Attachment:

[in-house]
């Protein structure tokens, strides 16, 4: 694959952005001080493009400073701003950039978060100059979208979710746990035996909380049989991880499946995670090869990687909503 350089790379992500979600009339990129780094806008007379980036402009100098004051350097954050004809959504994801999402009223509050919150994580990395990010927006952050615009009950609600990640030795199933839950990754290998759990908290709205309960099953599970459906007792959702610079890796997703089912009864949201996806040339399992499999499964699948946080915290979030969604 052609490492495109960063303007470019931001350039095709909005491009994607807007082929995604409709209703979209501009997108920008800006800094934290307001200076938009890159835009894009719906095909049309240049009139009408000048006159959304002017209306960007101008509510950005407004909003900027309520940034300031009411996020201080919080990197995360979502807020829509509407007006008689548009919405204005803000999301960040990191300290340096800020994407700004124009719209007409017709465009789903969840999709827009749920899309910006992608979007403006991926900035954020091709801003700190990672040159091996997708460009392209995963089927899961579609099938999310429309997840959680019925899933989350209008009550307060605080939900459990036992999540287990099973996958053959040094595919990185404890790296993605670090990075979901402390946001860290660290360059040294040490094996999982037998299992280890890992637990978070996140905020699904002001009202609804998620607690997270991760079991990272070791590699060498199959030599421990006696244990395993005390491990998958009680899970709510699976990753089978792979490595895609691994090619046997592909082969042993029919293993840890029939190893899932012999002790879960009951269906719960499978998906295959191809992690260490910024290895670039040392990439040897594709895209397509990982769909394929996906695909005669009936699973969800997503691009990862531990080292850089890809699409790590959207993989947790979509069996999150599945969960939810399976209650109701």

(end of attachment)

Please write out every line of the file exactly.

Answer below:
[in-house]
């Protein structure tokens, strides 16, 4: 694959952005001080493009400073701003950039978060100059979208979710746990035996909380049989991880499946995670090869990687909503 350089790379992500979600009339990129780094806008007379980036402009100098004051350097954050004809959504994801999402009223509050919150994580990395990010927006952050615009009950609600990640030795199933839950990754290998759990908290709205309960099953599970459906007792959702610079890796997703089912009864949201996806040339399992499999499964699948946080915290979030969604 052609490492495109960063303007470019931001350039095709909005491009994607807007082929995604409709209703979209501009997108920008800006800094934290307001200076938009890159835009894009719906095909049309240049009139009408000048006159959304002017209306960007101008509510950005407004909003900027309520940034300031009411996020201080919080990197995360979502807020829509509407007006008689548009919405204005803000999301960040990191300290340096800020994407700004124009719209007409017709465009789903969840999709827009749920899309910006992608979007403006991926900035954020091709801003700190990672040159091996997708460009392209995963089927899961579609099938999310429309997840959680019925899933989350209008009550307060605080939900459990036992999540287990099973996958053959040094595919990185404890790296993605670090990075979901402390946001860290660290360059040294040490094996999982037998299992280890890992637990978070996140905020699904002001009202609804998620607690997270991760079991990272070791590699060498199959030599421990006696244990395993005390491990998958009680899970709510699976990753089978792979490595895609691994090619046997592909082969042993029919293993840890029939190893899932012999002790879960009951269906719960499978998906295959191809992690260490910024290895670039040392990439040897594709895209397509990982769909394929996906695909005669009936699973969800997503691009990862531990080292850089890809699409790590959207993989947790979509069996999150599945969960939810399976209650109701």